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Miles Kimball

Miles Kimball

Miles Kimball is Professor of Economics and Survey Research at the University of Michigan. Politically, Miles is an independent who grew up in an apolitical family. He holds many strong opinions—open to revision in response to cogent arguments—that do not line up neatly with either the Republican or Democratic Party.

Articles by Miles Kimball

How Story Has Become Central to Advertising

2 days ago

They routinely ask some of life’s deepest questions: Who are you? What do you care about? What are your goals in life? What do you struggle with? What do you love and hate?
But these are not psychiatrists or spiritual advisers; they’re marketers probing consumers to figure out why we buy. Whether it’s sleek sports cars, laundry detergents, or cellphones, mapping the views and yearnings of potential buyers helps these specialists construct ad campaigns and brand identities. Though people say they buy for rational reasons like effectiveness or price, the truth is that they often make purchases for more complex reasons, so marketers dig deep with their pitches, targeting our values, fears, and aspirations. And these days the preferred delivery vehicle is often a story.
“It always starts

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Reza Moghadam Flags ‘Enabling Deep Negative Rates to Fight Recessions’ in the Financial Times

4 days ago

I announced Ruchir Agarwal’s and my new IMF Working Paper in “Ruchir Agarwal and Miles Kimball—Enabling Deep Negative Rates to Fight Recessions: A Guide.” We are both delighted to see Reza Moghadam flag it in a Financial Times op-ed: “The ECB must make negative interest rate policy effective.”Below, I quote the key passage from Reza’s op-ed, with my own section headings interspersed—headings that reflect what Ruchir and I call the various issues. After that, I repeat some Twitter exchanges I have had, prompted by Reza’s op-ed; these Twitter exchanges illustrate what Ruchir and I call “the political problem” and some of the ways Ruchir and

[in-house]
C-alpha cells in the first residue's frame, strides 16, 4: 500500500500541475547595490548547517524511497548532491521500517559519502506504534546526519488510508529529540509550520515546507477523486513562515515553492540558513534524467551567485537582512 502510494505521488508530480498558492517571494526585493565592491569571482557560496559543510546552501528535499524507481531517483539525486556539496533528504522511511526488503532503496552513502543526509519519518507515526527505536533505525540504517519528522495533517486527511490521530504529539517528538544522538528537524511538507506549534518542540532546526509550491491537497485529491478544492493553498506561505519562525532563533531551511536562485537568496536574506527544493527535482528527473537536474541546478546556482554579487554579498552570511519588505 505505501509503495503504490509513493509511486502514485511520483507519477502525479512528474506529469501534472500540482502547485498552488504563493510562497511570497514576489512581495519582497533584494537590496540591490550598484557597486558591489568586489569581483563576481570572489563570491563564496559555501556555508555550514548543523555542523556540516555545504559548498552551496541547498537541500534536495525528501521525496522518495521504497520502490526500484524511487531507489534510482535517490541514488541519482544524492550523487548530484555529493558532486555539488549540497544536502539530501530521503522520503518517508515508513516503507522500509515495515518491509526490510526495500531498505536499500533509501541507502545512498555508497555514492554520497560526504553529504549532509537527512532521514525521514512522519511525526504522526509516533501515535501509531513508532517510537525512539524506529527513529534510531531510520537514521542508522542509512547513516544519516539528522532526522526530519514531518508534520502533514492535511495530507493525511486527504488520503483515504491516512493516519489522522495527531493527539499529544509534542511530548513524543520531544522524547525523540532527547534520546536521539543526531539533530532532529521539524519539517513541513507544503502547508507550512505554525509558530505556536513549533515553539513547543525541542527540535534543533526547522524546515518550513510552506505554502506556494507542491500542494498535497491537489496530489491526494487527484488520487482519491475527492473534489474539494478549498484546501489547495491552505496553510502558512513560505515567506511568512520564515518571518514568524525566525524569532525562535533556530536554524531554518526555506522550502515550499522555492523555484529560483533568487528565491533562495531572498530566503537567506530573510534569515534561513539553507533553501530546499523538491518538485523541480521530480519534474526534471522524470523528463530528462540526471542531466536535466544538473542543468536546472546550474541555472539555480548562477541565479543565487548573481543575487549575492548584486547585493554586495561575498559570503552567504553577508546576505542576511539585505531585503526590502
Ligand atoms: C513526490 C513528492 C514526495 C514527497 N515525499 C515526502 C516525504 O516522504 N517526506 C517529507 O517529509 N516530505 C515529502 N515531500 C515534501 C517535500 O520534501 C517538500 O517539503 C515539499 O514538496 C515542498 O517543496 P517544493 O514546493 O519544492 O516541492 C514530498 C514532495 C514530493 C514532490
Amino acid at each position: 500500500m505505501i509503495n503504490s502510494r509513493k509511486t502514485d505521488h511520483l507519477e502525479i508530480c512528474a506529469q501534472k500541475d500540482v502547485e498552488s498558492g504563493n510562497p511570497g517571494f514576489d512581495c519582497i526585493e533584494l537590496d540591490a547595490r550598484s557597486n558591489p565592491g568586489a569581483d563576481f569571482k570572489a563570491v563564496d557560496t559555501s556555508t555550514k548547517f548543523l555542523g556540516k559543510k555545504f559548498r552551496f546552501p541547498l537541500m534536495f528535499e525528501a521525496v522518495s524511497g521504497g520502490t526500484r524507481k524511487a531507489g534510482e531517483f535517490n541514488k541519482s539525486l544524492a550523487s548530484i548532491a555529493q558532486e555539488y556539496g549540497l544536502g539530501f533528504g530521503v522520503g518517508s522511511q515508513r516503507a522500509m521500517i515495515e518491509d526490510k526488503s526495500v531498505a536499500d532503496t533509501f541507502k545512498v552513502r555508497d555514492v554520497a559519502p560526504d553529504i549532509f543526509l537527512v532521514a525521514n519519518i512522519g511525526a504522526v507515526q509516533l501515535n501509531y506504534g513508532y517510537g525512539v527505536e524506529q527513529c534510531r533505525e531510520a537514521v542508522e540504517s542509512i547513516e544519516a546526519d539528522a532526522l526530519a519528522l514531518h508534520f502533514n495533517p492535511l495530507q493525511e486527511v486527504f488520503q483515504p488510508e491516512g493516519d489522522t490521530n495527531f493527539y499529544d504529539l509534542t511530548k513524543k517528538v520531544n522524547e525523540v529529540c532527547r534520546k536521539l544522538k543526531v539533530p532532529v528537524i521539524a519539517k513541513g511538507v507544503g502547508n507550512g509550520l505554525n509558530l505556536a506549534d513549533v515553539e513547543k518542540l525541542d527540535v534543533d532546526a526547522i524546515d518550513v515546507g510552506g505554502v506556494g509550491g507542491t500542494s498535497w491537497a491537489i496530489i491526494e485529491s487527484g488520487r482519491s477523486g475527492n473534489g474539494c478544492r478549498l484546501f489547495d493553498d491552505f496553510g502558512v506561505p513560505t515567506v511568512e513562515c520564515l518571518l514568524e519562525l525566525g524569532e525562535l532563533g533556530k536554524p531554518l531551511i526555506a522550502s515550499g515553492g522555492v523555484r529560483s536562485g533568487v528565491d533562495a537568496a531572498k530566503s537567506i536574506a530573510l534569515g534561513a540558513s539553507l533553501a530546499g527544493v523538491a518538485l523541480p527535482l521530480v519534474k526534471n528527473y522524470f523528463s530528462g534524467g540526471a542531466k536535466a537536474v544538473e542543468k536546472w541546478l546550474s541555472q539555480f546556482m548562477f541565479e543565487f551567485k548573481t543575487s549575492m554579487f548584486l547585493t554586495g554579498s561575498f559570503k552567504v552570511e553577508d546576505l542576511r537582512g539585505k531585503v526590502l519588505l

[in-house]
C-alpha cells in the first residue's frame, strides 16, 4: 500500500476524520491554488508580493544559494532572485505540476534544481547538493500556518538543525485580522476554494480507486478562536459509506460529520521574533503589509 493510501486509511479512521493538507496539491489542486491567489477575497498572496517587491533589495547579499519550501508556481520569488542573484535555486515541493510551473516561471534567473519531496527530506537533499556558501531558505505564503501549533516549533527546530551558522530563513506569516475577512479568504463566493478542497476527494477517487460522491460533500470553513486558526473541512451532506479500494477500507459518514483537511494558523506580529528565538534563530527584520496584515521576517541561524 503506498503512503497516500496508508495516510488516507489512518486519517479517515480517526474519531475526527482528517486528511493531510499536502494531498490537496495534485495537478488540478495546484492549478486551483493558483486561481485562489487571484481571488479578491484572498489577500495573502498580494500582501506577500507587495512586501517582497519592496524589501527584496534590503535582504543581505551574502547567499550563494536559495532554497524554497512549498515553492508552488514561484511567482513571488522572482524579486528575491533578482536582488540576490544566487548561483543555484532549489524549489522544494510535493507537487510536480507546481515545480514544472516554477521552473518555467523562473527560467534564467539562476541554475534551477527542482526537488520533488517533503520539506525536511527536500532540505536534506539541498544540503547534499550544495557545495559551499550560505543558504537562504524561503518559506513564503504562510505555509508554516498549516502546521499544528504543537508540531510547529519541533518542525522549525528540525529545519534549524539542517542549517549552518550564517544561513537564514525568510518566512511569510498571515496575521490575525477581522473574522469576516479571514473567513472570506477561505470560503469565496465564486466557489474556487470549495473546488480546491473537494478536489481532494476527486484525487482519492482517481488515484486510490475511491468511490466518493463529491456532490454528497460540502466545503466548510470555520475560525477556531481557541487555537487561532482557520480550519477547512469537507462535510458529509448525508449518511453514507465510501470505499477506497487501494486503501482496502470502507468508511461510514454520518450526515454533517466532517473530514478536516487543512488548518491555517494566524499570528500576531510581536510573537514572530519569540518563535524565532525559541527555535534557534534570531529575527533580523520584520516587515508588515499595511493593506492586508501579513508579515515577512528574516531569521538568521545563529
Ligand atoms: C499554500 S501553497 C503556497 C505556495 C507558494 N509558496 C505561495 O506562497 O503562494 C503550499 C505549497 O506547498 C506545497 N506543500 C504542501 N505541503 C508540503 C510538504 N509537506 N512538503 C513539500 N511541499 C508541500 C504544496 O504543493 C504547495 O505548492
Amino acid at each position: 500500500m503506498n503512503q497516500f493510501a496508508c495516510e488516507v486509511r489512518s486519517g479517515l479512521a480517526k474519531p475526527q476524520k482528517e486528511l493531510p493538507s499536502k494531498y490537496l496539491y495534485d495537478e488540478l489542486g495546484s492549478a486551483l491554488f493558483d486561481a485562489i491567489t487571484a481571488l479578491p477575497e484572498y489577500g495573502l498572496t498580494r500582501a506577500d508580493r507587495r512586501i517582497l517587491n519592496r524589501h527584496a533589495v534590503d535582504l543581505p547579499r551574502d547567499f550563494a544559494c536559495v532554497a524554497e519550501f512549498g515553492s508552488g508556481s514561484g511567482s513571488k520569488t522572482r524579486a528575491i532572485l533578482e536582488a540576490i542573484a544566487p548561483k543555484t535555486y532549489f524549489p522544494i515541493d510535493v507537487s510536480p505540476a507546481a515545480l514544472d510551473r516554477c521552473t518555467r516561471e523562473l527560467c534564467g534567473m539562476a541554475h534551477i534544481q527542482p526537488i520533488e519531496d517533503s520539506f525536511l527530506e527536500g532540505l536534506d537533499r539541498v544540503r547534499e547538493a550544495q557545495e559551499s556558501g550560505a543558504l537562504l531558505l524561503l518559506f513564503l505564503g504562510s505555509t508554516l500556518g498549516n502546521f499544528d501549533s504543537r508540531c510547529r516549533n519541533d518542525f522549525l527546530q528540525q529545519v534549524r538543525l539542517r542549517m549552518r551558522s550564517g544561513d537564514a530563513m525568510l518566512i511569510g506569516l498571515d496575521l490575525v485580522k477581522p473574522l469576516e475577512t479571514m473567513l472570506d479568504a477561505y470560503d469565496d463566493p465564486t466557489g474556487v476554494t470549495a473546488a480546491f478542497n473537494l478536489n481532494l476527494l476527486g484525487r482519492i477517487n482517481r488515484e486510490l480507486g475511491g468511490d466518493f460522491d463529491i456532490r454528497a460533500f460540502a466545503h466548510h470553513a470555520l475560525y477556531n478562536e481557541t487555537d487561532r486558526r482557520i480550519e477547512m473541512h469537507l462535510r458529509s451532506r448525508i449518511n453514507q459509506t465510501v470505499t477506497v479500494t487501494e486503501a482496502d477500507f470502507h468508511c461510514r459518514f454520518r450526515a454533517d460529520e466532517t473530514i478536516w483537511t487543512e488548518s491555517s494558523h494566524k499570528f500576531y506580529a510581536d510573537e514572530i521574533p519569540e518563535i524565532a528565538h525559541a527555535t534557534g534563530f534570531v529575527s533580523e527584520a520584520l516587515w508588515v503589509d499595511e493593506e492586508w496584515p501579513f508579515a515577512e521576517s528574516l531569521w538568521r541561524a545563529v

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Matt Clancy’s Beginner’s Guide to #EconTwitter

5 days ago

My #1 advice to new economists is to get on twitter and plug into the #EconTwitter community. This document is a guide on how to do that. It’s a bit geared towards academics, since that’s what I know best, but #EconTwitter is a lot more than academics and I’ve tried to write so it’s useful to people outside academia too.
What’s #EconTwitter? 
Literally? Twitter is a website that lets users broadcast 280 characters of text to other users. These are call tweets, and they can also include photos and stuff. You can “follow” other users so that you automatically see their tweets. #EconTwitter is a subnetwork of twitter users who tend to be economists (academic, professional, aspiring), who tweet about economics, and who follow each other. 
Metaphorically? Twitter is the hallway of a global

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Andreas Michalsen on Fasting

6 days ago

Andreas Michalsen has a new book: The Nature Cure: A Doctor’s Guide to the Science of Natural Medicine.

Link to the Amazon page for The Nature Cure

His August 1, 2019 Wall Street Journal op-ed “The Fasting Cure Is No Fad” is, I assume, a teaser for his book. And that teaser for his book is all about fasting.In addition to weight-loss, as a doctor, Andreas uses fasting to help his patients with “diabetes, high blood pressure, rheumatism and bowel diseases, as well as

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John Locke: If Rebellion is a Sin, It is a Sin Committed Most Often by Those in Power

8 days ago

Who is the rebel? The Empire or the Rebellion? John Locke says it is the Empire. Image source.